We have a very simple proposal here: we won’t break the bytecode format, preserving the ability to both deploy to and consume from version 0 (and any intermediate versions) moving forward, we’d like to document this on the website.
A year ago, we introduced a bytecode serialization format for MLIR. Since then we improved our serialization with a few features (like IR/dialect versioning), and a couple of months ago we discussed the case for MLIR Bytecode format stability and backward compatibility. Since then multiple community members and various companies (including Apple, Google, Modular, Nvidia) stepped up to help implement the remaining features we wanted before reaching a point where the bytecode format could be considered stable, and this is now complete.
In the process, we bumped the version of the bytecode 5 times, and we managed to preserve the ability to target any of the previous versions of the bytecode. We are now quite confident that we can preserve the stability of the format moving forward and we want to document this.
That said, it is important to realize that the promises of the bytecode format are made assuming immutable dialects: the format allows backward and forward compatibility, but only when nothing in a dialect changes (operations, types, attributes definitions), and this is the level of guarantees we’re introducing here.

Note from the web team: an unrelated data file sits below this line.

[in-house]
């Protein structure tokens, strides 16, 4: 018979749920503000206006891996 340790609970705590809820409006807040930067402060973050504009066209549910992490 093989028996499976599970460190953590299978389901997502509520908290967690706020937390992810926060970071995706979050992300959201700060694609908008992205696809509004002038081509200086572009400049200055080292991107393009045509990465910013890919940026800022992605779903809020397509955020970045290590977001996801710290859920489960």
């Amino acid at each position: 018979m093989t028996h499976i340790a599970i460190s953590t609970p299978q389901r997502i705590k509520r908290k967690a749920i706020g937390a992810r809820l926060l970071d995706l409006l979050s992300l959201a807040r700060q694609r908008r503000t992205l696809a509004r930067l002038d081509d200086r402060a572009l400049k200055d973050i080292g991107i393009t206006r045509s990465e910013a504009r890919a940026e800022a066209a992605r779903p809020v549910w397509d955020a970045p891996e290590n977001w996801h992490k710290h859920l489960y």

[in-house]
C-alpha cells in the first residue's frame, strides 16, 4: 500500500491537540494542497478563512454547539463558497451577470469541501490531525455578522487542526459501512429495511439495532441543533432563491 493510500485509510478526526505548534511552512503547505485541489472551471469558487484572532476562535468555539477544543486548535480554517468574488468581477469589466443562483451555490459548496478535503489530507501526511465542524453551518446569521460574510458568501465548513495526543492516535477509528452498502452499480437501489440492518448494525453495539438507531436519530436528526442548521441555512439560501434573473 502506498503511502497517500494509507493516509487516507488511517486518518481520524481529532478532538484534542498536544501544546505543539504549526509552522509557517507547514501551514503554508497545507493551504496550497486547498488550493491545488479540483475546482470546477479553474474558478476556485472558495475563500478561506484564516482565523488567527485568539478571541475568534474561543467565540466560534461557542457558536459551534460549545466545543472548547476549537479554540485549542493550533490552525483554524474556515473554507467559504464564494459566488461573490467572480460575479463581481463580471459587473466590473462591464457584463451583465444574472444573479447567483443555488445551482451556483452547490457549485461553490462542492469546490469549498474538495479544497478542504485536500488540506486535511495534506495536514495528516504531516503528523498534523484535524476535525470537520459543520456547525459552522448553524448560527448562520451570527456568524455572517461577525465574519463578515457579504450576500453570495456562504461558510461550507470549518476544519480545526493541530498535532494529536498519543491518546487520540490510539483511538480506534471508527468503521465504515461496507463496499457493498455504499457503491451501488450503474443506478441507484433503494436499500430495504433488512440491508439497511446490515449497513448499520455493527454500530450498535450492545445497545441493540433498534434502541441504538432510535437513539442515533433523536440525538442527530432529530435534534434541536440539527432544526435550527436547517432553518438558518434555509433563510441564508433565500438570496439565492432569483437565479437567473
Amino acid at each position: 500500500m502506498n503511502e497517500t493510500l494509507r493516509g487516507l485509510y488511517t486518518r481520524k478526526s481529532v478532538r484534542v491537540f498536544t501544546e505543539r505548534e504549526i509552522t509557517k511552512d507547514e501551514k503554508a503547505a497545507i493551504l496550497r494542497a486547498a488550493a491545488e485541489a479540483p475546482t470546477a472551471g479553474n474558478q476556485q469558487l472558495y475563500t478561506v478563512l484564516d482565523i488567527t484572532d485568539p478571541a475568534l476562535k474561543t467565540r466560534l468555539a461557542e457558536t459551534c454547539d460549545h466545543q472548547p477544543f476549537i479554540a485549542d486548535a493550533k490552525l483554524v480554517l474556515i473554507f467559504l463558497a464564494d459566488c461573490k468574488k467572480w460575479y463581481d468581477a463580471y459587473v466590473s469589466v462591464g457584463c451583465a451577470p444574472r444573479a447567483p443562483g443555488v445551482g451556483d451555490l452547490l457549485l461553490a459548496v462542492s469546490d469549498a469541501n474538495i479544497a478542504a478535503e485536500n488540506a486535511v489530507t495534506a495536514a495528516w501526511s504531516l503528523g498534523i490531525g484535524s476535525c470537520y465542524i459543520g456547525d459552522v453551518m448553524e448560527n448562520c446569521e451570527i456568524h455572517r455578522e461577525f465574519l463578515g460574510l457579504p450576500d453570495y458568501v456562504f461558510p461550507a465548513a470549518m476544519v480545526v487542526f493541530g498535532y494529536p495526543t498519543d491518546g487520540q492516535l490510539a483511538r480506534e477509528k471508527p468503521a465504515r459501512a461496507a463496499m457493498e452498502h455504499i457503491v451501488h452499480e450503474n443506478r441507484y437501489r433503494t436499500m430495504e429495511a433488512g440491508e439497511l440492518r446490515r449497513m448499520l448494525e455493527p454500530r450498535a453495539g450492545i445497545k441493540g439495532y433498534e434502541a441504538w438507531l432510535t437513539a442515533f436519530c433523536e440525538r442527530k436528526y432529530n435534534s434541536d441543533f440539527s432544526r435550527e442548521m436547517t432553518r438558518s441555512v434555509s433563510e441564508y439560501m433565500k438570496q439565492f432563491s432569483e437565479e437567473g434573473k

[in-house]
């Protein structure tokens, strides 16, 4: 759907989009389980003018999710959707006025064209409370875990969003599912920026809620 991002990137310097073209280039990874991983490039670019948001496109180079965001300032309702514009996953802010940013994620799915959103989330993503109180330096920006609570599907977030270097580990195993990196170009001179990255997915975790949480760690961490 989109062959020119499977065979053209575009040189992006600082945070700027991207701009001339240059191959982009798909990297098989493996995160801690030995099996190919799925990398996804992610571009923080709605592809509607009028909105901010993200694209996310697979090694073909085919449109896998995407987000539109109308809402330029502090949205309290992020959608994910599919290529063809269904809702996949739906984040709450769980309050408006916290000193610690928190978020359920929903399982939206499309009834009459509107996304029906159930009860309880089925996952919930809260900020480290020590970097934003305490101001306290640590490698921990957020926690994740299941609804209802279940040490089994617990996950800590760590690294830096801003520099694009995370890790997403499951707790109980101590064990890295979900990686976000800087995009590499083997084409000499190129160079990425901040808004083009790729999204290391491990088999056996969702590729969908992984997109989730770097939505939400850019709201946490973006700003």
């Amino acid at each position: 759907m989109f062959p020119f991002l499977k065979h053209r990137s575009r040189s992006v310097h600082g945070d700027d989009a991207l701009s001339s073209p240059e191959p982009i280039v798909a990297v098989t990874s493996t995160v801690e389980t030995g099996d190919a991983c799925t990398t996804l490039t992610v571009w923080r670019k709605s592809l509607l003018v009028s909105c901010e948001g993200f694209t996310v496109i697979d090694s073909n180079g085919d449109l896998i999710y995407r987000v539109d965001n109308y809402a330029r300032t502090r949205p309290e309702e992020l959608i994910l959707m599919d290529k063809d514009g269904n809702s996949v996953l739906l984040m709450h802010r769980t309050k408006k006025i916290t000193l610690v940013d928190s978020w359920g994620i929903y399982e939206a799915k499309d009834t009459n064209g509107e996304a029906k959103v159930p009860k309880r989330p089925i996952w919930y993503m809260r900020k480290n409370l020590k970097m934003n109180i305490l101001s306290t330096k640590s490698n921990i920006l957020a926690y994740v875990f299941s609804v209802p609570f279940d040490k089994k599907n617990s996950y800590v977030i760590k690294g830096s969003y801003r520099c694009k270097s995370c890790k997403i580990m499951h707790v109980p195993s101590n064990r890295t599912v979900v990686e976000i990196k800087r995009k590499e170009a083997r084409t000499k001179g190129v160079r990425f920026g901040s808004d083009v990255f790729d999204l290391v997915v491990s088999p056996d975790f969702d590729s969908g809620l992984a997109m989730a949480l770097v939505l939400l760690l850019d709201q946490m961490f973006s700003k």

No dialect in upstream MLIR is promising any guarantee at the moment, including the builtin dialect: if you are using tensor, memref, affine constructs, forward and/or backward compatibility may still break.
Dialect versioning is orthogonal to the versioning of the bytecode format itself: the feature introduced in IR/dialect versioning allows dialects to individually record their own versioning scheme in the bytecode and manage their evolution.
We will carefully consider versioning schemes for some dialects in-tree as they mature and requirements and needs are clarified. This is in particular important to get feedback from both active contributors and users/products.
In the meantime, if you have your own dialect that you need to provide guarantees, you may look into BytecodeDialectInterface to control your own dialect versioning (independent of the bytecode format) and implement backward compatibility schemes (back-deployment should also be possible, pending an extra API). Alternatively, the StableHLO project is using a different approach where the StableHLO dialect is cloned entirely to a new version to “freeze” it, and then the dialect conversion framework is used to manage forward and backward compatibility of the StableHLO dialect with respect to these “frozen” versions.